Specific memories? Only two, and one of those not so much a memory as a story.

When I was very young, maybe around five, Ray and Margaret took me out for the day, to what I now believe to have been Venus Bay (where Adrienne and I, much later, went for a long walk on that fateful weekend in 1989 when she first visited me in Leongatha). I was wearing a new pair of black shoes (new shoes, new anything, was something pretty special in my family). I was under strict instructions from Margaret not to get them wet. I was busy for some time playing at the water’s edge, lost in my thoughts and oblivious to anything else that may have been happening around me (such as the tide coming in). There was a shout and a severe reprimand from Margaret when it became obvious that my new shoes had indeed been immersed in the salt water, and who knows for how long? (But why was I not in bare feet like normal kids would have been?) I felt terrible, having failed to follow instructions and, I was led to believe, destroyed my new shoes into the bargain. No doubt I got into more trouble when I got home, but that I don’t remember at all, only my betrayal of my aunt and uncle, who had been good enough to take me to the beach in the first place, a treat which, in my own mind, I clearly didn’t deserve and which would never happen again.

Second, there is a story recounted by my mother of my cousin Max, one of the Coulter boys, at a young age, sitting on the floor at Ray’s feet, while Ray was, characteristically, sitting in an armchair, reading. They stayed there in complete silence for some time, until somebody, perhaps my mother, perhaps Muriel, Max’s mother, said to Max, “What are you doing, Max?”, to which Max replied, “Talking to uncle Ray.”

That story, while it may or may not be entirely true, certainly rings true. Ray is best remembered as a quiet figure sitting in an armchair, reading a magazine, a book or a newspaper, or doing a crossword, seemingly oblivious to events around him but in fact entirely attentive, making the occasional comment, always worth waiting for, and then going back to what he was doing. In some people this may have been considered rude, or arrogant, but Ray conveyed so much generosity of spirit, kindness and goodwill that he could get away with it. In fact, not just “get away with it”: it was who he was.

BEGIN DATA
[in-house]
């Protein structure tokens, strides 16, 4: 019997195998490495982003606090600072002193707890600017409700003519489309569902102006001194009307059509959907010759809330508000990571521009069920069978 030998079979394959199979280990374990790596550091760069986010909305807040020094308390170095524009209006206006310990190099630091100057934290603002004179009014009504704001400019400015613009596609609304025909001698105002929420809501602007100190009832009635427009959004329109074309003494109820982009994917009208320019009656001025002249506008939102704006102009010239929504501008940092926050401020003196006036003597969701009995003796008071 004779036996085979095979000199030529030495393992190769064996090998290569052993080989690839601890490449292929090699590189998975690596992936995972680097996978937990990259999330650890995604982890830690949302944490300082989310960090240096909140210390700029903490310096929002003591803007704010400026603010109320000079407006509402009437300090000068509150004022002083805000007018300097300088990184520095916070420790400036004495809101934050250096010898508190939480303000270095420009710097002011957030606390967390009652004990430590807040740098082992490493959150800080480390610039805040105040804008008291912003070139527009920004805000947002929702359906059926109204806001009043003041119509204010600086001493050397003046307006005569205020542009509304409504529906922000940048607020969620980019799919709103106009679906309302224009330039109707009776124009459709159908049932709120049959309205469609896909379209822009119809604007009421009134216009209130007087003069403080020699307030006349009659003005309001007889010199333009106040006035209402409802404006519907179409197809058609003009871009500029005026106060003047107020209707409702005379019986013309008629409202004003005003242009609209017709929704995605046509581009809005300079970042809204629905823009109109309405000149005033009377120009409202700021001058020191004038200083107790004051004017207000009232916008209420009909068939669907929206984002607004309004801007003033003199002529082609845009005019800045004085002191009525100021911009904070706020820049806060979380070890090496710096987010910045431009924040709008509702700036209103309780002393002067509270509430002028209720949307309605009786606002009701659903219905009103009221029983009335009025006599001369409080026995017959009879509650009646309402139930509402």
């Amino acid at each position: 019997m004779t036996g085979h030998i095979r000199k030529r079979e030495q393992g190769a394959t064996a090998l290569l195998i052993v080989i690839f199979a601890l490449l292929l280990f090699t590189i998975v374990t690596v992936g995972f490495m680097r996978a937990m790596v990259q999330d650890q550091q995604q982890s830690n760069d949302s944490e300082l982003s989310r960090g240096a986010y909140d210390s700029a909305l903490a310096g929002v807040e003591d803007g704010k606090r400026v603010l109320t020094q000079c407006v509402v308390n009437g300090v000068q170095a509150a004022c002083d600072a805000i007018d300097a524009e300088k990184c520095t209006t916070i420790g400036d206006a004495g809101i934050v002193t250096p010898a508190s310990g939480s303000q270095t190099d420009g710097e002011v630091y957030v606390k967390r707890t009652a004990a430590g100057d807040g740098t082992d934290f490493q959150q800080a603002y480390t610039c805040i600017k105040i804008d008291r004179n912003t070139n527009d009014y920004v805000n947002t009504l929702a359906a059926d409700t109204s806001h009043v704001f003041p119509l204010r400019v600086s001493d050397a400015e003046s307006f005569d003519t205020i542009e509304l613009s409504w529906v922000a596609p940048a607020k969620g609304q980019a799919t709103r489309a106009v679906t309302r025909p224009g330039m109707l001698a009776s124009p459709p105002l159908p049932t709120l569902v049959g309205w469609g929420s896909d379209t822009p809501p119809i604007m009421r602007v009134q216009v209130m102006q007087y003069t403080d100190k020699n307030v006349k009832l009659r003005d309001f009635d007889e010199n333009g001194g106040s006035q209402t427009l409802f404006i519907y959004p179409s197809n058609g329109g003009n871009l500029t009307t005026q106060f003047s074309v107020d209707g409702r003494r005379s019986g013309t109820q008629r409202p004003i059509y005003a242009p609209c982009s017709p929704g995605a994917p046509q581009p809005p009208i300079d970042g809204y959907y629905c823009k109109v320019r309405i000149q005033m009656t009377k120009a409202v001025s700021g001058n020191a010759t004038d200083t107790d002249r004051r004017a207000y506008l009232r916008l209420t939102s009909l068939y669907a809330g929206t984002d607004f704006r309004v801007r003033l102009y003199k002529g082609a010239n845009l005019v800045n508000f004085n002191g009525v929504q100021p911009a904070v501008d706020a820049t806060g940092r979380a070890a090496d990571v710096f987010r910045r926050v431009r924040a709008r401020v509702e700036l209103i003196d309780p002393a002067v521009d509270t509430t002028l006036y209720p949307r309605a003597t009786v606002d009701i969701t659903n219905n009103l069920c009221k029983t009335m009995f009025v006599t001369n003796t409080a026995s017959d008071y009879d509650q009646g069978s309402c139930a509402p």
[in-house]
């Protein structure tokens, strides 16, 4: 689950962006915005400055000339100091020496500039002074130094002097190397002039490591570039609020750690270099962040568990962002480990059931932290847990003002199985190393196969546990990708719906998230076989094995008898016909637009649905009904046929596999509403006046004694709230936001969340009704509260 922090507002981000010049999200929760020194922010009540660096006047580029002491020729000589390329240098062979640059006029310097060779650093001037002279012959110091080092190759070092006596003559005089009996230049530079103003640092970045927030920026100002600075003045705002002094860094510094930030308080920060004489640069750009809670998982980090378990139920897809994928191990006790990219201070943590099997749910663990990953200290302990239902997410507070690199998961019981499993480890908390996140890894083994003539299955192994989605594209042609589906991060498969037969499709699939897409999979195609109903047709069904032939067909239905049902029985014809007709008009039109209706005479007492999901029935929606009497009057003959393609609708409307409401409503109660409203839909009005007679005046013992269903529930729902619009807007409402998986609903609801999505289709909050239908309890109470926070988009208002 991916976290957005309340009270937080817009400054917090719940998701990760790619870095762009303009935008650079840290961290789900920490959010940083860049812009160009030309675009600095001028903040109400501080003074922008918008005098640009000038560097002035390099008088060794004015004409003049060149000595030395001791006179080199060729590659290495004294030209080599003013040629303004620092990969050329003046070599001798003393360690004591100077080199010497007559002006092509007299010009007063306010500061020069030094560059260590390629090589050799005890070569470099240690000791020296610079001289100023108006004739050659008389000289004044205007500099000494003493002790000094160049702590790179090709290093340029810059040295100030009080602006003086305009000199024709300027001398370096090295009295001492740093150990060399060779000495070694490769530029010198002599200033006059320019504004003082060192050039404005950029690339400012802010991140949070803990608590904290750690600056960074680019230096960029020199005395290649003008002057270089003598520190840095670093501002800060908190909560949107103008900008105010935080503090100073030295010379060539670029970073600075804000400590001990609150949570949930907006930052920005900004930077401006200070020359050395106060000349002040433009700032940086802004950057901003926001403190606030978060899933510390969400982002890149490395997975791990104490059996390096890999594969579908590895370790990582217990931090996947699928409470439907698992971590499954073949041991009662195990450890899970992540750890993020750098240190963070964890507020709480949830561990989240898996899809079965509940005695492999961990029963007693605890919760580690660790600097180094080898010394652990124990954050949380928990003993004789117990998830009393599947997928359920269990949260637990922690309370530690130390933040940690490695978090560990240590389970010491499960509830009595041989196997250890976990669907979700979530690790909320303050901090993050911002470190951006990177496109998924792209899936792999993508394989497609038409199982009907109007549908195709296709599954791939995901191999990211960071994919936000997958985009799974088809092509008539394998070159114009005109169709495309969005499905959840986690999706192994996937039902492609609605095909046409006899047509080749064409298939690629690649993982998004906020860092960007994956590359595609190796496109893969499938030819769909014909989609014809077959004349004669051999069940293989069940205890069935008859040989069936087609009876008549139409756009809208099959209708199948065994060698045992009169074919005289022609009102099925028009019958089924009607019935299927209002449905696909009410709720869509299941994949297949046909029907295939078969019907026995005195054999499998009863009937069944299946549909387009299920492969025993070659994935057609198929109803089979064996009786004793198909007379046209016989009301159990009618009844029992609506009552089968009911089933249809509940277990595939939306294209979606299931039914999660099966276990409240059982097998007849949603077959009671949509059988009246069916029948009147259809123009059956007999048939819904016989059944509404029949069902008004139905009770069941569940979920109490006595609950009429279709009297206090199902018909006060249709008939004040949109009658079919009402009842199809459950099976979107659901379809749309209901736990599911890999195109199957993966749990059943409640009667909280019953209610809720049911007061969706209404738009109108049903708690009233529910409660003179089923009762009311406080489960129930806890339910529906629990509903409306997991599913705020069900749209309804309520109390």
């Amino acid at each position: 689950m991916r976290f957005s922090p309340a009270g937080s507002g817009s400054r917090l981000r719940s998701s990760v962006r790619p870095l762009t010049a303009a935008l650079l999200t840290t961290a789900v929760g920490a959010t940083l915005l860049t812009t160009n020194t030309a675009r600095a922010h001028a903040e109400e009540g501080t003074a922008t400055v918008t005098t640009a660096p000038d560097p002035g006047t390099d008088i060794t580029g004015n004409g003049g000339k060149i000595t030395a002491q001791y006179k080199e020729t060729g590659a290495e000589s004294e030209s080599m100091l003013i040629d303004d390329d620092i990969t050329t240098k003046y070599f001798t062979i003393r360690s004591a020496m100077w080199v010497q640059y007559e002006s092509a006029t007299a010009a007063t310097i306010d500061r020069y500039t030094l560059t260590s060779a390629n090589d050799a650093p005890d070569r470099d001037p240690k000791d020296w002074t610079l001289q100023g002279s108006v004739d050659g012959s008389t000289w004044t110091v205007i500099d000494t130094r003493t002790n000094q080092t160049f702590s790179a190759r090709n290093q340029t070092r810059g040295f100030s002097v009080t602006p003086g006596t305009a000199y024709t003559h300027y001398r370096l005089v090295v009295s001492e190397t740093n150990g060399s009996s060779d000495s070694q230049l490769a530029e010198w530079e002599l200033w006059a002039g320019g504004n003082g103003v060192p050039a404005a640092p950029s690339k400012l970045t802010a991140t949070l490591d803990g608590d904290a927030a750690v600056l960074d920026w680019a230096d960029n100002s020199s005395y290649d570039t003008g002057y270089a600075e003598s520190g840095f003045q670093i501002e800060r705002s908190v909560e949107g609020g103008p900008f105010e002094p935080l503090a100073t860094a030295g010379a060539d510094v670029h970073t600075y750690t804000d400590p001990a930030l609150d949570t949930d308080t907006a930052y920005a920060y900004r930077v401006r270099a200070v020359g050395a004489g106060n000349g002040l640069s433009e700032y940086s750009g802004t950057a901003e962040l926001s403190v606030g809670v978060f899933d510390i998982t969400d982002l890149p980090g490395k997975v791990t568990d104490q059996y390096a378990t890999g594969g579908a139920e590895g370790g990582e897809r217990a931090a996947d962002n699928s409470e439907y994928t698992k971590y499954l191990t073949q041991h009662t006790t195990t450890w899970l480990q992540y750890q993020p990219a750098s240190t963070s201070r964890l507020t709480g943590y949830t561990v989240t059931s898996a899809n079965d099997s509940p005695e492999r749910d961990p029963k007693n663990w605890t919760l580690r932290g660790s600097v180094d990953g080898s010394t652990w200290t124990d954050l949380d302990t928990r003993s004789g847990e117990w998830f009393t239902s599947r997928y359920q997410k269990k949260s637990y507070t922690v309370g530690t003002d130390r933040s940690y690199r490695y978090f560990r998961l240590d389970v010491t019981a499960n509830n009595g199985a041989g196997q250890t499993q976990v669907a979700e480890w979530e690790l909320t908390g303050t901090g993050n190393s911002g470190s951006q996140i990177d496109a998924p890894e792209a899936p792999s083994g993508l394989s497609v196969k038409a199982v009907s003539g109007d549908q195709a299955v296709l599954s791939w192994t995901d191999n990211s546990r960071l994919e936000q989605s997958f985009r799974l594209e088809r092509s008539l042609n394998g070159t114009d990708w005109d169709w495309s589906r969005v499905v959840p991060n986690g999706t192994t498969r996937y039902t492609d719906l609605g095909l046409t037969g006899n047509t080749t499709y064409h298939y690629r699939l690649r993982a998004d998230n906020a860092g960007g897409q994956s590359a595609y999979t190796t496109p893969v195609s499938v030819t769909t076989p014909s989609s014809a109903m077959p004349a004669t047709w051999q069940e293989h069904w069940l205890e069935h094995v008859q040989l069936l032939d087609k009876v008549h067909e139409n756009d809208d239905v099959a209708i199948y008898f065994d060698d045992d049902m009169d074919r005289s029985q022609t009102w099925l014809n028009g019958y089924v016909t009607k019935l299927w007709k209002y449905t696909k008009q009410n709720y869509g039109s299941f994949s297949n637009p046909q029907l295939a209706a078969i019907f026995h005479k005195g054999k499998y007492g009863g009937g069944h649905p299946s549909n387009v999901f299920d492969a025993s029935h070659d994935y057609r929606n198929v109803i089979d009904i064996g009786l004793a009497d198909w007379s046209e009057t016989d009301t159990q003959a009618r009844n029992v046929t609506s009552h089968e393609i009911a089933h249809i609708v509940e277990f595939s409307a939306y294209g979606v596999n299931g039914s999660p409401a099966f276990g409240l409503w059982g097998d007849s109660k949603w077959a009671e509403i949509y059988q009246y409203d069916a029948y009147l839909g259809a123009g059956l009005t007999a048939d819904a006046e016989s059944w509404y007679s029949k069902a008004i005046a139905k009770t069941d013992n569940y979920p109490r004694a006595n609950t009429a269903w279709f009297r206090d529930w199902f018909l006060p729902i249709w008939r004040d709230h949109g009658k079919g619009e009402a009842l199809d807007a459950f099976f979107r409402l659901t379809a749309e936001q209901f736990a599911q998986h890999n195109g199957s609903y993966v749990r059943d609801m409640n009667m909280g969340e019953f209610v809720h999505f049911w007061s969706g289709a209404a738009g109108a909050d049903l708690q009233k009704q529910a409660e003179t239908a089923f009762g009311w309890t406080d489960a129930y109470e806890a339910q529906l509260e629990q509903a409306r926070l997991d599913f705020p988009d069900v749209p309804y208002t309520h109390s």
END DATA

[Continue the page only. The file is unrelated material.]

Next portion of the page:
Tuesday, January 09, 2007

Spam Header of the Week

"Cow strife".

Specifically and individually targeted, no doubt, to the "farmer in the city".

Sunday, January 07, 2007

Snake oil

Yesterday I picked up, second-hand, a copy of "Big Iron World", a rollicking 2006 record by Old Crow Medicine Show. It contains some fine pickin', fiddlin' and blowin', and is augmented by appearances by David Rawlings (who produced) on guitar, and Gillian Welch on drums(!). As Gillian fixes go, it's not much, but it was all we had (leaving aside the Robyn Hitchcock disc, which wasn't really in the ballpark). Which leads us to our hopes for 2007:

1. A new Gillian Welch album. Please please please. It's well past being about time.

2. The repatriation to Australia of David Hicks, freed from governmental interference and armed with a seven-figure book deal, which for once I wouldn't be in opposition to. Think about all you have done in the last five years. Whatever it is, even if nothing more than sitting in a chair and looking out the window, is more than Hicks has been allowed to do, in whatever appalling conditions he has been kept (and you would have to think that if the conditions were in fact better than we have been led to believe, someone in authority would have made that clear; that they haven't speaks volumes). So perhaps he was hell-bent on killing Americans; more likely he was a misguided young man who happened to be in the wrong place at the wrong time. For which he has paid with a large chunk of his life and his mental health.

3. World peace and happiness. Obviously.

Wednesday, January 03, 2007

Happy New Year To You

Each year at Moistworks, Alex does a new-year mix. It is always a treat, and this year's is no exception.

Off you go, then.

Ho Ho Ho

Santa gave me a Batman Lego kit which includes a Lego Catwoman, looking stunningly curvaceous - well, in a blocky Lego kind of way - in skin-tight black leather (or maybe it's PVC) and carrying a whip.

I like Santa.